abstract     = {presence of fly ash. The kinetics of the reactions have been analysed by fitting generally known models such as e.g. the Avrami and Jander equations to isothermal heat measurements on fly ash -- cement pastes. The pozzolanic reaction of fly ash is described with equations in which pozzolanic CSH and str{\"a}tlingite are formed. Pastes of various cement-fly ash combinations have also been subjected to thermogravimetric analysis at curing ages varying between 3 hours and 2 years. The amount of calcium hydroxide and chemically bound water present at the test age have been analysed. A decrease in calcium hydroxide content with time is an indication for the on-going pozzolanic reaction of fly ash. The fly ash reaction degree was also measured by means of selective dissolution in a water-methanol-picric acid solution. It can be concluded that the amount of calcium hydroxide consumed by one gram reacted fly ash varies with time. A maximum of 0.6 to 0.7 gram calcium hydroxide per gram reacted fly ash was obtained after a curing period of three to six months. The amount of chemically bound water follows from the thermogravimetric experiments. Upon its reaction with cement and fly ash, water receives a smaller specific volume resulting in a chemical shrinkage of the paste. The obtained values for water retention are not only in agreement with the experimental findings of Powers, but also confirm what stoichiometrically could be expected. Also the amount of chemically bound water per gram reacted fly ash has been determined for the fly ash equations in which pozzolanic CSH and str{\"a}tlingite are formed. From the calculated amount of retained water, chemical shrinkage and volume portion of each reaction product and unreacted particles, the microstructure can be quantified. The calculated volume fractions are compared with predictions by the 3-dimensional NIST model. A good correlation between both can be concluded for the CSH phase and the dissolution of alite and belite.},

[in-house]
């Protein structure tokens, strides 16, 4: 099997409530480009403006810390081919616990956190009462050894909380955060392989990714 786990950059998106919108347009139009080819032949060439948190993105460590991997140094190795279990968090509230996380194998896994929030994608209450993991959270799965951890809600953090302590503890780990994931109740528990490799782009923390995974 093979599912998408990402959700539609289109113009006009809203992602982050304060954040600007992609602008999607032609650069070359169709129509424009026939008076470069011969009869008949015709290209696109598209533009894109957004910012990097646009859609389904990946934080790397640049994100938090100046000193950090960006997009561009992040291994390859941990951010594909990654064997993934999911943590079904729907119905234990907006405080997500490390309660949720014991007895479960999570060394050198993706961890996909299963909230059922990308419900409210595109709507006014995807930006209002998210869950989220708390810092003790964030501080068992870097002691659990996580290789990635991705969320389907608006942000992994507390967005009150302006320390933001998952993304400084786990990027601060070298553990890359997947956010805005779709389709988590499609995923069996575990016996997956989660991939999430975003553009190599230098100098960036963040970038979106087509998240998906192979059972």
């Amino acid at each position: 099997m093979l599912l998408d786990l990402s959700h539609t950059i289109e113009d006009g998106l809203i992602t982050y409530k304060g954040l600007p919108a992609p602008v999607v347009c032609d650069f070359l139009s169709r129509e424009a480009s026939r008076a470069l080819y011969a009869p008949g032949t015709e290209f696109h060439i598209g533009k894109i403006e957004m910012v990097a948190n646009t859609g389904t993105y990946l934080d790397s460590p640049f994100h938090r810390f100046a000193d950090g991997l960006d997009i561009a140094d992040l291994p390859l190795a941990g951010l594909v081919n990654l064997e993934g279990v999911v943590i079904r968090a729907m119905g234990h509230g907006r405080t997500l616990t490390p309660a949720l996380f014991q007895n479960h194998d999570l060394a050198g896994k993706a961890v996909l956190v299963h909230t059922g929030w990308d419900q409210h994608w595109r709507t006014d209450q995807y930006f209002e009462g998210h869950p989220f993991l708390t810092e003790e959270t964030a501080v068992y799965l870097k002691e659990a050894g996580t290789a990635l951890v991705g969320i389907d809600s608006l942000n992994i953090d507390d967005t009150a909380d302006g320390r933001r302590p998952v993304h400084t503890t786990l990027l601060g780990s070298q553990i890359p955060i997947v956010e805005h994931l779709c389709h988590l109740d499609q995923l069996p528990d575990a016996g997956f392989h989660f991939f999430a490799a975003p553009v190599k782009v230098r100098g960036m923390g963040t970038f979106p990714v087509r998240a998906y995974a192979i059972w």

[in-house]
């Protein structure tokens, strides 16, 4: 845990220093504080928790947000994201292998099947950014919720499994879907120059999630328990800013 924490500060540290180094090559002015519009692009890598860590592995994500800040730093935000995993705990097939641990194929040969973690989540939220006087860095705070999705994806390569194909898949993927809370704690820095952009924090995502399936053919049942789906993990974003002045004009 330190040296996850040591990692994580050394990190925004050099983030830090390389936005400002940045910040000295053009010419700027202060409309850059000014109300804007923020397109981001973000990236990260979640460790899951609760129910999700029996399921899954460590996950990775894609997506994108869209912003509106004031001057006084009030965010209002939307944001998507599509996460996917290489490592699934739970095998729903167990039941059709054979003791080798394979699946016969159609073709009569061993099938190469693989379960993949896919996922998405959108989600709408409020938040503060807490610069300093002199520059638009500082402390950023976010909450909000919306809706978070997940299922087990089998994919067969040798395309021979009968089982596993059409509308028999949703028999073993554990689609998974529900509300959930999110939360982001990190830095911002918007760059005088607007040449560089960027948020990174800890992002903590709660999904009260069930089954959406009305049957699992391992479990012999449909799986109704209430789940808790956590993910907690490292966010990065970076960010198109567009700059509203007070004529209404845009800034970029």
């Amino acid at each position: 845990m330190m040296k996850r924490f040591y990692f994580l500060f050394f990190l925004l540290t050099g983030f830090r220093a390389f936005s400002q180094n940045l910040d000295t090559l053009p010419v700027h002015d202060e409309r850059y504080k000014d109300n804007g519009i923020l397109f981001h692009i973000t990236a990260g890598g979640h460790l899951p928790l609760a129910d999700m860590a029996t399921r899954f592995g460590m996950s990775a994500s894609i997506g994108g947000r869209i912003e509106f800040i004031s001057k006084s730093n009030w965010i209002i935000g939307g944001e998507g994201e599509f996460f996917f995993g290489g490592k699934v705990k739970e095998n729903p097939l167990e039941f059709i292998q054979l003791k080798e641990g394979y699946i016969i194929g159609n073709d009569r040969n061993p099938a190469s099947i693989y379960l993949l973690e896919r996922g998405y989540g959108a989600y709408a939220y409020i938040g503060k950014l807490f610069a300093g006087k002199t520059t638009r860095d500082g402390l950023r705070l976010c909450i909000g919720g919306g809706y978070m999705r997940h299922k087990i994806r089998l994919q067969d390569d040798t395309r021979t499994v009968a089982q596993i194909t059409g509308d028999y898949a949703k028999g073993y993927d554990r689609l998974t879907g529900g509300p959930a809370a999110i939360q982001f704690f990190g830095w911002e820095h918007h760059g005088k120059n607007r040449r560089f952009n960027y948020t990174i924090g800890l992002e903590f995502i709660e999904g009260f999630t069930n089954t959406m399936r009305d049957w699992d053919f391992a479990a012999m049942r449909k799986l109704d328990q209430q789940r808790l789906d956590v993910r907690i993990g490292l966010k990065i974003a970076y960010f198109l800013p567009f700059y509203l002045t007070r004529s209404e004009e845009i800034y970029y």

author       = {De Belie, Nele and Baert, Gert and De Schutter, Geert},